Free Group Bicycle Rides

Free Group Bicycle Rides

By Tommy Noyes

Graphic artist Seth Womble created this illustration capturing the whimsical and easy spirit of the Ugly Aloha Shirt Rides. The next free group bicycle ride starts at the Wailua Homesteads Park Feb. 21 at 9 a.m, potluck lunch to follow.

Graphic artist Seth Womble created this illustration capturing the whimsical and easy spirit of the Ugly Aloha Shirt Rides. The next free group bicycle ride starts at the Wailua Homesteads Park Feb. 21 at 9 a.m, potluck lunch to follow.

Kaua‘i is boldly investing time and money to improve on street bicycling facilities and build attractive multi-use path systems. Examples are the recently completed Hardy Street improvements in Lihu‘e and on Ke Ala Hele Makalae. Educating avid and novice bicyclists on how to ride their bicycles sensibly as they take to the streets makes sharing our roads easier and safer for all.

That is Kaua‘i Path’s motivation for coordinating a series of easy-paced, low-stress group bicycle rides with an emphasis on thoughtful road conduct and fun.

Light-hearted costuming is a good start, and the next scheduled Ugly Aloha Shirt Ride will roll out from Wailua Homesteads Park Sunday, Feb. 21 at 9 a.m. The riders will have up to three route options appropriate for all endurance levels. The ride meanders through the quiet country roads in Wailua and Kapa‘a Homesteads. These are leisurely rides so nobody gets left behind, and a potluck lunch at Wailua Homesteads Park tops off the morning’s activities.

Last month more than 20 riders (plus one dog riding in her own trailer) checked out the back roads from central Lihu‘e to Ninini Lighthouse. Elaine LaSota said, “Pleasant ride with some challenges, great payoff at Ninini Lighthouse with breaching whales and dramatic views. Great company!”

Benefits of cultivating participation in these recurring free, low-stress rides include showing novices how to safely navigate busy streets wearing everyday casual attire for practical transportation. Establishing participating cyclists’ courteous conduct when they are on the road in a large group is crucial to avoid annoying motorists and building acceptance of cycling as an integral transportation alternative within our community. Additionally, socializing while enjoying our local streets is an attraction.

A broad range of organizations and communities encourage similar themed fun rides.

Kaua‘i’s chapter of the Sierra Club promotes the Tour de Po‘ipu, held on Feb. 7. This ride features three options from easy to challenging, and enables participants guilt-free couch time for the Super Bowl later that afternoon.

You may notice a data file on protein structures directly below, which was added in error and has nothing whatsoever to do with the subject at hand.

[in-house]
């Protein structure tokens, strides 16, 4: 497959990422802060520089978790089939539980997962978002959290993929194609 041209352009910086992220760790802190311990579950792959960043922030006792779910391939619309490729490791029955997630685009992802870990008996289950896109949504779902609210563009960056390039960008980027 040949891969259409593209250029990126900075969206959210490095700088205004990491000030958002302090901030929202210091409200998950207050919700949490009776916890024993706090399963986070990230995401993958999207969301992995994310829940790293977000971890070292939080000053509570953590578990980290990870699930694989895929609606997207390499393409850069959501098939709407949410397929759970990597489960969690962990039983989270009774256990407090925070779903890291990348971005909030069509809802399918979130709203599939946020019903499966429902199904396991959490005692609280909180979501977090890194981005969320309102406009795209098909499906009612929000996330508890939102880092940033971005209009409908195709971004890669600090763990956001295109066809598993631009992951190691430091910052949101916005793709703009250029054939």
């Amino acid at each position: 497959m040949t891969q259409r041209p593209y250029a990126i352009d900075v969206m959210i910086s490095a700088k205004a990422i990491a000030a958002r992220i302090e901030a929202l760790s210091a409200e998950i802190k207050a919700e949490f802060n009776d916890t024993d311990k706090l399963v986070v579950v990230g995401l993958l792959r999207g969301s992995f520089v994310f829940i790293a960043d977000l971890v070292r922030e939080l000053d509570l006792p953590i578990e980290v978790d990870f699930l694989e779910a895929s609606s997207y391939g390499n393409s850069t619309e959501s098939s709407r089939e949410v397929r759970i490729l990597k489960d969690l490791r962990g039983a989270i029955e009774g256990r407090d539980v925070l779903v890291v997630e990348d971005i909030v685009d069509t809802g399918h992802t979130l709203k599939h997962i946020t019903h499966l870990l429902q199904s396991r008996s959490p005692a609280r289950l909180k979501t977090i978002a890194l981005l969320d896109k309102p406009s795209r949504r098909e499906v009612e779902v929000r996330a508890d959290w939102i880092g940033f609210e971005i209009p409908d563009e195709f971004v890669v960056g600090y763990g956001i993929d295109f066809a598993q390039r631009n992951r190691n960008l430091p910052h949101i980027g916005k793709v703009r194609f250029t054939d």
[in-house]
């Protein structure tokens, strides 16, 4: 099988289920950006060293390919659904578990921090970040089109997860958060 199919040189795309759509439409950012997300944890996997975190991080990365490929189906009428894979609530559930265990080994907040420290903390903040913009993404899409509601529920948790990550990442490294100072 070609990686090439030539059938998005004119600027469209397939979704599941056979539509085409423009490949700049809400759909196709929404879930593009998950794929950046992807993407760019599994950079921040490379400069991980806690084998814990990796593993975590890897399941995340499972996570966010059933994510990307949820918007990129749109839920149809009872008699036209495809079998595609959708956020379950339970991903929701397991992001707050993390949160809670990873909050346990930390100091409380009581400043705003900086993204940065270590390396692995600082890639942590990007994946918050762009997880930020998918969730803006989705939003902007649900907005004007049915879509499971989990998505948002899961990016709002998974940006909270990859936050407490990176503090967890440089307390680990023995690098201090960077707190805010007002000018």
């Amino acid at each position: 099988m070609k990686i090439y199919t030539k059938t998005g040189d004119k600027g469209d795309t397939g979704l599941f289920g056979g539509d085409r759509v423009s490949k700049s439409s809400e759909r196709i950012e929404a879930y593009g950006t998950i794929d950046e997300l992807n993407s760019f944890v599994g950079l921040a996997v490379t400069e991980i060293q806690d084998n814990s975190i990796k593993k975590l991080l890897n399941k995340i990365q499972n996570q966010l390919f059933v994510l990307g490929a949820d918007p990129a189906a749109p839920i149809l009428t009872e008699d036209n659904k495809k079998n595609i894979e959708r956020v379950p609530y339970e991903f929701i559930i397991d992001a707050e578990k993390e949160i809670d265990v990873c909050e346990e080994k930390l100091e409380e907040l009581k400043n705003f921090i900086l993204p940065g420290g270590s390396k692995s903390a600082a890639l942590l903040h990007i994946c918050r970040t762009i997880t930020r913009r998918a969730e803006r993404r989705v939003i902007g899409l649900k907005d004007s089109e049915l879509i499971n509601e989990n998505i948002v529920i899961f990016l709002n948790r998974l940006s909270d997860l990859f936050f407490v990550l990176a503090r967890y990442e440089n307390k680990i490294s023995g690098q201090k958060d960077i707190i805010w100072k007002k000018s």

Ugly Aloha Shirt riders in December included (front row) Roland Tanicala, Tommy Noyes, Ugliest Aloha Shirt contest winner Bruce Whale, Audrey Valenciano, Steven Yee and Roy Yamagata. On back row: Scott McCubbins, Lori Stitt, Lori Benkert, Karen Yee, Larry LaSota, and Angelo Catiggay. Photo by Lem Soria

Ugly Aloha Shirt riders in December included (front row) Roland Tanicala, Tommy Noyes, Ugliest Aloha Shirt contest winner Bruce Whale, Audrey Valenciano, Steven Yee and Roy Yamagata. On back row: Scott McCubbins, Lori Stitt, Lori Benkert, Karen Yee, Larry LaSota, and Angelo Catiggay. Photo by Lem Soria

Every day, the Cascade Bicycle Club, based in Washington State, offers Free Group Rides, more than 2,200 rides annually! Their Free Group Rides range from leisurely 10-mile jaunts to longer endurance rides. Some rides are urban and some are in the greater Puget Sound region. Like Kaua‘i Path, the Cascade Bicycle Club is a nonprofit organization working to improve lives through bicycling. They offer daily rides, exceptional events, advocacy and lobbying, and education for all riders of all ages and abilities.

Bicycling is a promising way to establish new friendships. The Meet Up website has a global network promoting more than 2,000 bicycling groups with more than a million members.

Feel free to reach out to Kaua‘i Path at 808 639-1018 or news@Kaua‘iPath.org if you think that an Ugly Aloha Shirt or similar free group bicycle ride to explore your neighborhood might be fun.

  • Tommy Noyes is Kaua‘i Path’s executive director, a League of American Bicyclists Certified Instructor and active with the Kaua‘i Medical Reserve Corps.
By | 2016-11-10T05:40:44+00:00 February 20th, 2016|0 Comments

About the Author:

Léo Azambuja, editor of For Kaua‘i, has won multiple journalism awards in the state of Hawai‘i, including investigative and enterprise reporting, spot news and feature writing, photojournalism and online reporting.

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